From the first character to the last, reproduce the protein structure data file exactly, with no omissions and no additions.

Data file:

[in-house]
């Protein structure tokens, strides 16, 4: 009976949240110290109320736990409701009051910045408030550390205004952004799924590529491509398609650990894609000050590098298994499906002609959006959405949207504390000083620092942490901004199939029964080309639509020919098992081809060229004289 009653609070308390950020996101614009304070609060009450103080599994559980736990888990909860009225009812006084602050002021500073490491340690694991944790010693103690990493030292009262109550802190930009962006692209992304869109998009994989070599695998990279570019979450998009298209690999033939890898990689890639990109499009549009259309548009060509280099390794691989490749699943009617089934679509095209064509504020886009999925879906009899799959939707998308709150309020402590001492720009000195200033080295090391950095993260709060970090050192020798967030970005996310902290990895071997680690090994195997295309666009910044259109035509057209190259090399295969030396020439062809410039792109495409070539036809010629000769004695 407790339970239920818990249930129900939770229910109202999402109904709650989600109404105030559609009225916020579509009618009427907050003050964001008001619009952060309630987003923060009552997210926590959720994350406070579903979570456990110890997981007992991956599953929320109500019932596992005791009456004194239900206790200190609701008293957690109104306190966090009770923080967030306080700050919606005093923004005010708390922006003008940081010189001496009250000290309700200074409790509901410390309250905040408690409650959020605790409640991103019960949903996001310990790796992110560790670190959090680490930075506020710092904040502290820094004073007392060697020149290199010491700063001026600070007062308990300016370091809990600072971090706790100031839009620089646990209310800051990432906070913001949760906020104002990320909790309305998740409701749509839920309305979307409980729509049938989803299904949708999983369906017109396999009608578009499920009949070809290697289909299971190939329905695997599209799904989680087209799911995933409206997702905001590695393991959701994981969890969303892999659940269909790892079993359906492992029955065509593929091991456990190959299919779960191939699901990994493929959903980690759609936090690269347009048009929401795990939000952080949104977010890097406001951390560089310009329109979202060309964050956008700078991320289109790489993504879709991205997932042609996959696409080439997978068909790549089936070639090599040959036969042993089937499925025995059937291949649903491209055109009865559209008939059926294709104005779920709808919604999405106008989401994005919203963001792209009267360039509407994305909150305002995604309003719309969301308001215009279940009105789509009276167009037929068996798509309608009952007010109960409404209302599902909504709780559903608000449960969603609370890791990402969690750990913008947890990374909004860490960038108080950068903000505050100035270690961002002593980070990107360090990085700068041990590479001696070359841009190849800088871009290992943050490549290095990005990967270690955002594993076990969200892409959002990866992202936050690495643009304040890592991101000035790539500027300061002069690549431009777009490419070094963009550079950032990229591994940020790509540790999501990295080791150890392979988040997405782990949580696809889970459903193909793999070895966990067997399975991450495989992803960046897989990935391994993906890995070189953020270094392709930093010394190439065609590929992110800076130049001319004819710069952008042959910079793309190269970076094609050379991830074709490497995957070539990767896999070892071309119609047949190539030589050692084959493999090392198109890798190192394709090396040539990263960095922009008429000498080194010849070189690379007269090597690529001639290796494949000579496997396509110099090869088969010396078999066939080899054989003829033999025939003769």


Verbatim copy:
[in-house]
């Protein structure tokens, strides 16, 4: 009976949240110290109320736990409701009051910045408030550390205004952004799924590529491509398609650990894609000050590098298994499906002609959006959405949207504390000083620092942490901004199939029964080309639509020919098992081809060229004289 009653609070308390950020996101614009304070609060009450103080599994559980736990888990909860009225009812006084602050002021500073490491340690694991944790010693103690990493030292009262109550802190930009962006692209992304869109998009994989070599695998990279570019979450998009298209690999033939890898990689890639990109499009549009259309548009060509280099390794691989490749699943009617089934679509095209064509504020886009999925879906009899799959939707998308709150309020402590001492720009000195200033080295090391950095993260709060970090050192020798967030970005996310902290990895071997680690090994195997295309666009910044259109035509057209190259090399295969030396020439062809410039792109495409070539036809010629000769004695 407790339970239920818990249930129900939770229910109202999402109904709650989600109404105030559609009225916020579509009618009427907050003050964001008001619009952060309630987003923060009552997210926590959720994350406070579903979570456990110890997981007992991956599953929320109500019932596992005791009456004194239900206790200190609701008293957690109104306190966090009770923080967030306080700050919606005093923004005010708390922006003008940081010189001496009250000290309700200074409790509901410390309250905040408690409650959020605790409640991103019960949903996001310990790796992110560790670190959090680490930075506020710092904040502290820094004073007392060697020149290199010491700063001026600070007062308990300016370091809990600072971090706790100031839009620089646990209310800051990432906070913001949760906020104002990320909790309305998740409701749509839920309305979307409980729509049938989803299904949708999983369906017109396999009608578009499920009949070809290697289909299971190939329905695997599209799904989680087209799911995933409206997702905001590695393991959701994981969890969303892999659940269909790892079993359906492992029955065509593929091991456990190959299919779960191939699901990994493929959903980690759609936090690269347009048009929401795990939000952080949104977010890097406001951390560089310009329109979202060309964050956008700078991320289109790489993504879709991205997932042609996959696409080439997978068909790549089936070639090599040959036969042993089937499925025995059937291949649903491209055109009865559209008939059926294709104005779920709808919604999405106008989401994005919203963001792209009267360039509407994305909150305002995604309003719309969301308001215009279940009105789509009276167009037929068996798509309608009952007010109960409404209302599902909504709780559903608000449960969603609370890791990402969690750990913008947890990374909004860490960038108080950068903000505050100035270690961002002593980070990107360090990085700068041990590479001696070359841009190849800088871009290992943050490549290095990005990967270690955002594993076990969200892409959002990866992202936050690495643009304040890592991101000035790539500027300061002069690549431009777009490419070094963009550079950032990229591994940020790509540790999501990295080791150890392979988040997405782990949580696809889970459903193909793999070895966990067997399975991450495989992803960046897989990935391994993906890995070189953020270094392709930093010394190439065609590929992110800076130049001319004819710069952008042959910079793309190269970076094609050379991830074709490497995957070539990767896999070892071309119609047949190539030589050692084959493999090392198109890798190192394709090396040539990263960095922009008429000498080194010849070189690379007269090597690529001639290796494949000579496997396509110099090869088969010396078999066939080899054989003829033999025939003769």